The pool hall is larger than all the other rooms and so has this small projecting roof at the rear, which detaches for ease of access. Given the trouble Jamie went to to make this room larger, it would have been nice if it was larger still. The exposed baseplate at the rear does make the model feel a little bare. However the set contains 2262 pieces which is a perfectly normal amount for a Modular. All that aside, this projecting roof is one example of the many varied facets in the layout of this Modular.

Indeed this set is no four-walled box, as you can see from this pic of the top floor without the roof. Whilst the Modulars all follow a certain format, no two are the same in approach and it's the many oddly-shaped buildings which distinguish this one - and the layout is more detailed than you might first imagine. For example, examine the top centre of this pic (around the flowers) and you'll see how the roof of the kitchen is actually offset by half a stud compared to the terrace walls.

Here's a closer shot of that Reddish Brown wall which is set inwards by a half-stud. To connect it to the Dark Bluish Gray wall Jamie uses the coupling plate (Design ID 3176) which creates this quirky tapered effect with the sill. Note also that at this stage of the build, the Reddish Brown wall is also a half-stud offset from the blue wall.

As we progress higher, both rooms need to be aligned back into the same grid so that the roof can be attached. Rather than the more obvious option of taking the Reddish Brown wall back out of offset, Jamie brings the blue walls into offset - making the front and back walls of the kitchen suddenly project outwards by half a stud. This is achieved with a layer of jumper plates - as well as utilising the hollow studs of windows and a solitary Apollo stud.

The finished effect is a nice subtle flourish and very realistic. Several windows in the build are also positioned a half-stud in or out, and although you might not spot all these uses of offset on first sight of the pictures, they add loads of charm and complexity to the model.

The water tower is constructed of a chain of Technic treads wrapped around a cog, with a Reddish Brown 1x3 tile neatly applied to each tread. Those five holes in treads are the right size to fit the small pins on the underside of tiles (or plates). The whole tower is a pretty neat bit of geometry and Jamie has used the opportunity to build parts of it upside down to make it extremely stable.

Now let's move downstairs to the ground floor to see a couple of nice things down there.

The pool table is clever - it seems simple, but doubtless took many iterations to get it right (and simple). I've rebuilt it here on a plate just for clarity; in the set it's built on the baseplate and surrounded by nice Earth Blue tiles. It's sort of a clam shell arrangement of two halves, if that makes sense. For the base you insert 1x1 bricks with bar into jumper plates, which creates a really tight hold and enables the cones to be added upside down, which represent pockets. The rest of the table is a submodel which then attaches on top of the 1x1 bricks with bar. I've left a little of the table exposed so you can see how Jamie has used inverted brackets to create the subtle cushions around the edges of the slate. In an ideal world the pockets would somehow sit within the frame of the table, but I'm being overcritical - the detail achieved here is remarkable.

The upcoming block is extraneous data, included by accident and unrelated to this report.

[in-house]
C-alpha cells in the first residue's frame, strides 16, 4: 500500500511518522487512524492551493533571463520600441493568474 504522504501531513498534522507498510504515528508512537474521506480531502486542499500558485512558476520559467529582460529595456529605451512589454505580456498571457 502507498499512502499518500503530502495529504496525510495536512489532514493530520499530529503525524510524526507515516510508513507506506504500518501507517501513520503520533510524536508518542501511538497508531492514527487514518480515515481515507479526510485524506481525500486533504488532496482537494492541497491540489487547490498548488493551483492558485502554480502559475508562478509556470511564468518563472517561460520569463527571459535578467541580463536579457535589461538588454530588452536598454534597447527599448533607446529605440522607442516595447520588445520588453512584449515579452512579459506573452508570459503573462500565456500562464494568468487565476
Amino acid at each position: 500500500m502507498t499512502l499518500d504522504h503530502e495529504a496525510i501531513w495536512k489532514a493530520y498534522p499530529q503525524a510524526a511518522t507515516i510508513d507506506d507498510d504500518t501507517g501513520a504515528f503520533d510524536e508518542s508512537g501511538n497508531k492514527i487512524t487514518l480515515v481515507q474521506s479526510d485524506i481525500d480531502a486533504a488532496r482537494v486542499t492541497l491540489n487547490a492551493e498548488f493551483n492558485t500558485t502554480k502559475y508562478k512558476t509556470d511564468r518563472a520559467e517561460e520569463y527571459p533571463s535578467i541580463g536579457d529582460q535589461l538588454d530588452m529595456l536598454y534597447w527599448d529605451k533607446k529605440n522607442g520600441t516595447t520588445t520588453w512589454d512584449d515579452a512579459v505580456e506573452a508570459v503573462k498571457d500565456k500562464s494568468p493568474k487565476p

The barber's sign repeats the technique from 10218 Pet Shop: using SNOT to create the lettering which is attached to a hidden bar using clips. It's great fun to build all the strange little pieces which you see in the left-hand pic and suddenly have them all come together as a legible word. It's interesting to note that there's far less hand-holding this time around - what took four pages to describe in Pet Shop takes only two here. Consequently this is a much better building experience that feels akin to putting a jigsaw together.

Here's the interior of my favourite room, the barber's shop, before the front gets built up. It's a far more complex build than you might imagine thanks to the secret passages and the level of details included. Note the lovely chair, and the lower section of the wall which uses White 1x2 bricks with groove (you get fourteen). The mirror doesn't connect to anything; instead it is held in a cavity that is designed to angle it down slightly so that you properly see the reflection of the minifigure.

I photographed a lot more, but feel I have already said more than enough! To cover every enjoyable section of 10246 Detective's Office would take a much longer post than this. 

Our thanks to LEGO's Community & Events Engagement Team for providing this set.

10246 Detective s Office costs US$159.99/GB£132.99/€149.99. Consider using our affiliate links to buy it (or anything); this helps support New Elementary!


  1. Speaking of castor sugar, when I first took a look at this set and the smuggling story, I immediately thought that there's a similarity between cookies and coke, ain't it.

    And for recolored parts, I find it a sort of missed opportunity to exclude a recolor of the 93082 Kitchen Accessories sprue. Having a more natural color, such as chrome or gray, or even black or white would feel like a perfect fit for the Parisian Restaurant.


  2. I feel like I've seen the Detective torso before. http://www.bricklink.com/catalogItem.asp?M=sh054

  3. There are 10 (counting extras) magenta 33291 in set 41061 (which also has two brand new glitter colors) :)

  4. Great review, makes me want the set even more now.

  5. Reviews like this are exactly the content that has kept me subscribed to this blog. I know it's a niche interest, but I really appreciate the work you put into this site, and these reviews! Thank you!

  6. Sometimes I wish I wasn't a poor tfol, so that I could get sets like this.

  7. Such an awesome review & an AMAZING set!!